Hugh David on the irresistible rise of girls with guns
The final anime adaptation of Yu Aida’s first-class “girls with guns” manga Gunslinger Girl is issued straight-to-video but is, to all intents and purposes, the final two episodes of the TV second season, known as Il Teatrino, adapting storylines and ideas from the later volumes of the manga. Production is from the exact same team at Artland, including original creator Yu Aida once more. As such, it is no starting place for newcomers to the seriesbut best savoured by fans.
Gunslinger Girl is set in a near-future Italy where political crime has returned to the levels of violence last seen in 1970s. The government charity the Social Welfare Agency is actually a front for a wetwork division partnering experienced professionals from the military, police and intelligence with crippled, often orphaned girls rebuilt as anti-terrorist cyborgs.
The emotional consequences of the girls and their handlers being referred to as “fratelli” or siblings, trained in the common cover of being brother and sister, remains the heart of the show, particularly in these two episodes, where one of the coldest of the handlers has his backstory brought to light. Anti-terror training, drugs and brainwashing also serve to ramp up the girls’ trauma – as many struggle to recover from the effects of their augmentation, recruitment or memories of their missions.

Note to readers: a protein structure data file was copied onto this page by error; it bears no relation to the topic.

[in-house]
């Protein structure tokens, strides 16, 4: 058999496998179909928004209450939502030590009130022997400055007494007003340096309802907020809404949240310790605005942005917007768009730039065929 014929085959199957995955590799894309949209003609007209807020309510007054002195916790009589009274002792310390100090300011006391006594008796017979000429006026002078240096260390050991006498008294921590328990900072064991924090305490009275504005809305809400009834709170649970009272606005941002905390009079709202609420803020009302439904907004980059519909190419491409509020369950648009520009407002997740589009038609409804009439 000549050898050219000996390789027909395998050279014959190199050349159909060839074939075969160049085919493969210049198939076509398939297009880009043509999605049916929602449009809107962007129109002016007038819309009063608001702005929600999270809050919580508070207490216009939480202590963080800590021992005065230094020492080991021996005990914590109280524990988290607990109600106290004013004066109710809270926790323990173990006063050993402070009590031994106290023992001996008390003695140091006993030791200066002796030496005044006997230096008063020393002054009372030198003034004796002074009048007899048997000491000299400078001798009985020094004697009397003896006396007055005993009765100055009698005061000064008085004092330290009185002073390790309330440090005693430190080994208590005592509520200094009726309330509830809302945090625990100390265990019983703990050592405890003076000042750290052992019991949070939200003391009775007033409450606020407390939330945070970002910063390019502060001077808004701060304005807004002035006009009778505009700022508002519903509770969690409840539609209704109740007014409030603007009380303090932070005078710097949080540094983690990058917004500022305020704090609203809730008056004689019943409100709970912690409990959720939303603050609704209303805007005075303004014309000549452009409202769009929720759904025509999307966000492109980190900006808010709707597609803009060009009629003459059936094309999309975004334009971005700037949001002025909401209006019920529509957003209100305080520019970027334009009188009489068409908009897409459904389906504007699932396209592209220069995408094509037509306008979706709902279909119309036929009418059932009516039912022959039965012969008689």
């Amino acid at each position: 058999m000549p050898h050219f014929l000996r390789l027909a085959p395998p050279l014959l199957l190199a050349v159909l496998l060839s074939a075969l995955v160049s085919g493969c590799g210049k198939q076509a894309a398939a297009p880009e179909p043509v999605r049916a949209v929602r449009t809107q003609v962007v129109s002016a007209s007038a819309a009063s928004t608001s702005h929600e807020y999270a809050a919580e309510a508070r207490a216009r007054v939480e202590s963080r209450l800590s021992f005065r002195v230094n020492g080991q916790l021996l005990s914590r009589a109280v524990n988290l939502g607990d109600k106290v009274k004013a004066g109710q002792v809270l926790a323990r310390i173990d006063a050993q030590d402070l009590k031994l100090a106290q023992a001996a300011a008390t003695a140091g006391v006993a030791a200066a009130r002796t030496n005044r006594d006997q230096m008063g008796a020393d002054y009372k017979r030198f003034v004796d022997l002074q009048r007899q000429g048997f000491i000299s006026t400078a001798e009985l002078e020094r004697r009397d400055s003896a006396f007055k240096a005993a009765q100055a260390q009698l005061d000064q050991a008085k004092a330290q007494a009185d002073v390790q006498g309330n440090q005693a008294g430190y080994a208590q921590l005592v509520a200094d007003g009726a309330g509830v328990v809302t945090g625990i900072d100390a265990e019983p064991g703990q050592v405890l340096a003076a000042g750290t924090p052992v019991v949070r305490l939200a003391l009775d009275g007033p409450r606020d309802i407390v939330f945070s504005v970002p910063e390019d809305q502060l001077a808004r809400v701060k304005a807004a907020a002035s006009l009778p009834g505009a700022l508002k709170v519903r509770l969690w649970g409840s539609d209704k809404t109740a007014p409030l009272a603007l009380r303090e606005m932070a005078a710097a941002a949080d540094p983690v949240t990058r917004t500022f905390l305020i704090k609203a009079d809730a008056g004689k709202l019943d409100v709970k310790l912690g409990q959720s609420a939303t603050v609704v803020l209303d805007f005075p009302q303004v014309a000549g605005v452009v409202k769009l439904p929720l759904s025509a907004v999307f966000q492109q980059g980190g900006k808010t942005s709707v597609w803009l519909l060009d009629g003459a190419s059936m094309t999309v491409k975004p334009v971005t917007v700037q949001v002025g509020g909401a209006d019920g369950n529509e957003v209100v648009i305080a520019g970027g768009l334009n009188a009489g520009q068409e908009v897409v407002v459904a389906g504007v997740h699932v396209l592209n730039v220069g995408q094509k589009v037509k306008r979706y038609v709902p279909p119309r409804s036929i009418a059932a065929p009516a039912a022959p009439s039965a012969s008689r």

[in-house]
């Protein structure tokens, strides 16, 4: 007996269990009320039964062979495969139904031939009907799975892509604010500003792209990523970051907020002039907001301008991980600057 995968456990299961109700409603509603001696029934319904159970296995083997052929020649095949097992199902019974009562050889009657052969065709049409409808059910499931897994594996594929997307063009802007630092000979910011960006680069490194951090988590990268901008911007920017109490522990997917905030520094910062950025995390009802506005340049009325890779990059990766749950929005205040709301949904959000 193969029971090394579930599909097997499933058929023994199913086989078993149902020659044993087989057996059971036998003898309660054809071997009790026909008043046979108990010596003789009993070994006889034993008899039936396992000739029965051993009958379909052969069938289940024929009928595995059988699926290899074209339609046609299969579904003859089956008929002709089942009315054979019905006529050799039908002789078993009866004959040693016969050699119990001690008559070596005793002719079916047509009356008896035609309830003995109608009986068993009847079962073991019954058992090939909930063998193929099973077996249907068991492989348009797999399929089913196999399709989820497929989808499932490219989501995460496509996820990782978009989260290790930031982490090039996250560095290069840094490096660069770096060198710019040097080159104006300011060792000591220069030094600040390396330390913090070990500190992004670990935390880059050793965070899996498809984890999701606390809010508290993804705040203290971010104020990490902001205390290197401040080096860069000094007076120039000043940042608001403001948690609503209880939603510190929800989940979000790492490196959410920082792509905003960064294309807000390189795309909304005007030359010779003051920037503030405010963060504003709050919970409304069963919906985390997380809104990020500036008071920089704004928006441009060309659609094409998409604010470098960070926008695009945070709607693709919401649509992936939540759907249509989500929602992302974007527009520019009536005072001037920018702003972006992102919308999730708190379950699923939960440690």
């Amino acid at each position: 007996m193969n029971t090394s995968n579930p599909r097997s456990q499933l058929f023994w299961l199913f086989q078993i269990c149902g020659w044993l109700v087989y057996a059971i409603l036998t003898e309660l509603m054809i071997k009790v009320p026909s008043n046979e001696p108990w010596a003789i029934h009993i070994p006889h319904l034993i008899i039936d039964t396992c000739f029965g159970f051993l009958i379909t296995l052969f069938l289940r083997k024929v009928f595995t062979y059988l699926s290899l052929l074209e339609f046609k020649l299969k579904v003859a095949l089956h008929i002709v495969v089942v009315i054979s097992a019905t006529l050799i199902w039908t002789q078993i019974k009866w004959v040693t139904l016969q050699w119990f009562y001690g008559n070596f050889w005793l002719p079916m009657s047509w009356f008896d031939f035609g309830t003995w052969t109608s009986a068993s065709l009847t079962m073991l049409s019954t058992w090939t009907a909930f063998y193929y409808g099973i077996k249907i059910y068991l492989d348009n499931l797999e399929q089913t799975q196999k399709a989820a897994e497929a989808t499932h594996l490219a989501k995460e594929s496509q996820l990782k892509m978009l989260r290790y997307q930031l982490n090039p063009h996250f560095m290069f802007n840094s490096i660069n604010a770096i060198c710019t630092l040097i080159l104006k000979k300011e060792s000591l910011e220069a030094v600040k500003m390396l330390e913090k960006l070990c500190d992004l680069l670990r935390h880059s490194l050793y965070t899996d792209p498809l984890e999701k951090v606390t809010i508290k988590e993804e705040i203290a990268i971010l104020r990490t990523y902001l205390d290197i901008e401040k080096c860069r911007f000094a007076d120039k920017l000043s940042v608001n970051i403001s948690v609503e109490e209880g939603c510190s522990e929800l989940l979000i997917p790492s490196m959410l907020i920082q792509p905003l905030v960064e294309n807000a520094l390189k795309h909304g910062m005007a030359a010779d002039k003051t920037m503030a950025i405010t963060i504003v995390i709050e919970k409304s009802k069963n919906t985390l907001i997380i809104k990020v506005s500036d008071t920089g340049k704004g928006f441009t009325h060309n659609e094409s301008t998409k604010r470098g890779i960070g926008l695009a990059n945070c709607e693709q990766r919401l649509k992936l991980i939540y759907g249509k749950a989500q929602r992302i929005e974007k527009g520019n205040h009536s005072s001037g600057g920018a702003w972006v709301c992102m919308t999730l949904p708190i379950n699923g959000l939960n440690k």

It’s striking to reflect on the whole “girls with guns” subgenre and how far it has explored concepts arising from previous decades’ high points such as Luc Besson’s La Femme Nikita, Kenichi Sonoda’s Gunsmith Cats and right back to 60s spy-fi. While anime never seems to run out of characters who could be categorised as such, actual explorations of the subgenre have all but dried up, with only the superb Black Lagoon laying claim to such explorations.
However, recent Western cinema has seen Sucker Punch, Hanna and Colombiana, the latter effectively Besson’s latest iteration of his Nikita/Leon series. The former are laden with anime references in terms of design and execution, while a new iteration of Nikita on the WB channel in the US has led to the makers of Spartacus developing a version of Noir for US TV. Controversies surrounding these often seem redundant in the face of anime and manga’s explorations of the subgenre, but even western anime fans have expressed unease or dislike at Sucker Punch or Hanna, something they would not do if either film had been animated and dubbed by the Japanese, who would not have needed to change a thing about either script. One wonders if the pleasures and depths of Gunslinger Girl would be similarly lost if rendered in live-action, but for now, we have the manga, anime and now this video to savour.